Prayers from Common Worship*


God our Father, you have invited us to share in the supper which your Son gave to his Church to proclaim his death until he comes: may he nourish us by his presence, and unite us in his love; who is alive and reigns with you, in the unity of the Holy Spirit, one God, now and for ever.


Post Communion

Lord Jesus Christ, we thank you that in this wonderful sacrament you have given us the memorial of your passion: grant us so to reverence the sacred mysteries of your body and blood that we may know within ourselves and show forth in our lives the fruit of your redemption, for you are alive and reign, now and for ever.


Alternative Collect

God our Father, your Son Jesus Christ was obedient to the end and drank the cup prepared for him: may we who share his table watch with him through the night of suffering and be faithful.


Collect of the Day (from Book of Common Prayer, 1979**)

Almighty Father, whose dear Son, on the night before he

suffered, instituted the Sacrament of his Body and Blood:

Mercifully grant that we may receive it thankfully in

remembrance of Jesus Christ our Lord, who in these holy

mysteries gives us a pledge of eternal life; and who now lives

and reigns with you and the Holy Spirit, one God, for ever

and ever. Amen.


Collect of the Day from Rev. William Flewelling (© 2016, William Flewelling; All rights reserved)

John 13:1-17, 31b-35


Upon the knees to bathe worn feet,

the Servant-Lord betrays the mood

your graciousness forever serves, O God.

From such an attitude of heart

is glory indicated, poured in anointing ease

upon the bowing head.

Let us thus slowly find, O Lord, the peace

that glorifies the servants’ heads this hour.



Resources from the Jubilee Fund: This stewardship ministry serving the Christian Church (Disciples of Christ) offers weekly emails for each Sunday’s service. Visit http://www.thejubileefund.com/ to learn more.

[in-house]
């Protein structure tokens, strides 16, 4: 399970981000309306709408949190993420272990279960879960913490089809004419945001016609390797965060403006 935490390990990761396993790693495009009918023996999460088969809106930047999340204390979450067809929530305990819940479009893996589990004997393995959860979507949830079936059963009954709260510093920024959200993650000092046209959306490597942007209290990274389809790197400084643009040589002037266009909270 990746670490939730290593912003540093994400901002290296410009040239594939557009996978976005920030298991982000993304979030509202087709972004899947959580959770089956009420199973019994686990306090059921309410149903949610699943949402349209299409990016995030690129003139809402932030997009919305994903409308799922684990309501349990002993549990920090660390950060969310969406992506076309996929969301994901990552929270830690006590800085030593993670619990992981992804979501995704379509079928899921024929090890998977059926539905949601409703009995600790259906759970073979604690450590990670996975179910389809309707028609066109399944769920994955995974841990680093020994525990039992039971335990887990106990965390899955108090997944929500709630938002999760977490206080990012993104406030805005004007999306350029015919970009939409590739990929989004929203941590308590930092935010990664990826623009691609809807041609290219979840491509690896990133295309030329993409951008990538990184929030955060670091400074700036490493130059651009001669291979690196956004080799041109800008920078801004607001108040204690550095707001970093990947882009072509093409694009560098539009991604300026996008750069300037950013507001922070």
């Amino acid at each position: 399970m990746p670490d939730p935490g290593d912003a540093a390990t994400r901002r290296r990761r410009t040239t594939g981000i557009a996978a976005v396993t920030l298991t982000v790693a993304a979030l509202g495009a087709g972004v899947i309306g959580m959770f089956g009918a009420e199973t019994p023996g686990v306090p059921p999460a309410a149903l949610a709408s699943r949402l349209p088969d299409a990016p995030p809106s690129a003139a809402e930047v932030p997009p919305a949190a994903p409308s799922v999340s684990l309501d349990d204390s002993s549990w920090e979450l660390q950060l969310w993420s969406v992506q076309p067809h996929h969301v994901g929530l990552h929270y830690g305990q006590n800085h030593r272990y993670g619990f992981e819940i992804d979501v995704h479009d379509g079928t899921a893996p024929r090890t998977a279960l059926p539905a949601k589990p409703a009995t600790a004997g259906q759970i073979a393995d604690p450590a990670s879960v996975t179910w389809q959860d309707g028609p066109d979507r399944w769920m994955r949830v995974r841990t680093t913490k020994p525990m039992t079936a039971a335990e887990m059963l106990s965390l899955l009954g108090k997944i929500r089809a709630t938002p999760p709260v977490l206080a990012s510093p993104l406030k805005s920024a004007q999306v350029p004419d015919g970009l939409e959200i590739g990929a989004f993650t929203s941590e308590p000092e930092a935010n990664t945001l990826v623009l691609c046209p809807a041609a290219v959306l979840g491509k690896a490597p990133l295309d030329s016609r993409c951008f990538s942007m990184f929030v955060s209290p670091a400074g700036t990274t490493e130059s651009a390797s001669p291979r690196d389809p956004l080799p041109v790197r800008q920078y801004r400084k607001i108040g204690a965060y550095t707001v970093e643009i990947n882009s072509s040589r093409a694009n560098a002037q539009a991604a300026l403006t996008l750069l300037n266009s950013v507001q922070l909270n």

Rev. Tim Graves offers Liturgy Bits with valuable, culturally sensitive and creatively contemplative works, well worth your time.

You may also want to visit Worship Connection at MinistryMatters.com, which offers numerous helps, including electronic versions of print resources for worship and preaching planning.

Intercessions and other helpful planning materials geared to the Lectionary (using Roman Catholic version, but normally quite useful for all traditions) for preaching and worship are supplied for several weeks in advance at The Sunday Website of St. Louis University.


Common Worship Almanac and Lectionary for the year beginning Advent Sunday 2015. Compiled by Simon Kershaw August 2015 from the Common Worship Calendar and Lectionaries using Almanac Maker; compilation © Simon Kershaw 2015; Almanac Maker © Simon Kershaw 2010.   The Revised Common Lectionary is copyright © the Consultation on Common Texts 1992. The Daily Eucharistic Lectionary is adapted from the Ordo Lectionum Missae of the Roman Catholic Church reproduced by permission of the International Commission on English in the Liturgy. Adaptations and additions to the RCL and the DEL, together with Second and Third Service lectionaries and the Weekday Lectionary for Morning and Evening Prayer are copyright © the Archbishops’ Council 1997-2010.   http://almanac.oremus.org/lectionary


Book of Common Prayer (1979), Public domain.


NOTE: We hope you return to this posting often (and are subscribed to the feed by email, on Facebook or your favorite reader), since the content of each week’s posting may change several times before Sunday. We’d also like to include your content, even after the fact, since everything will roll around again in 3 years, and your contributions may find new life in the great cycle of the lectionary. Send your comments or content here.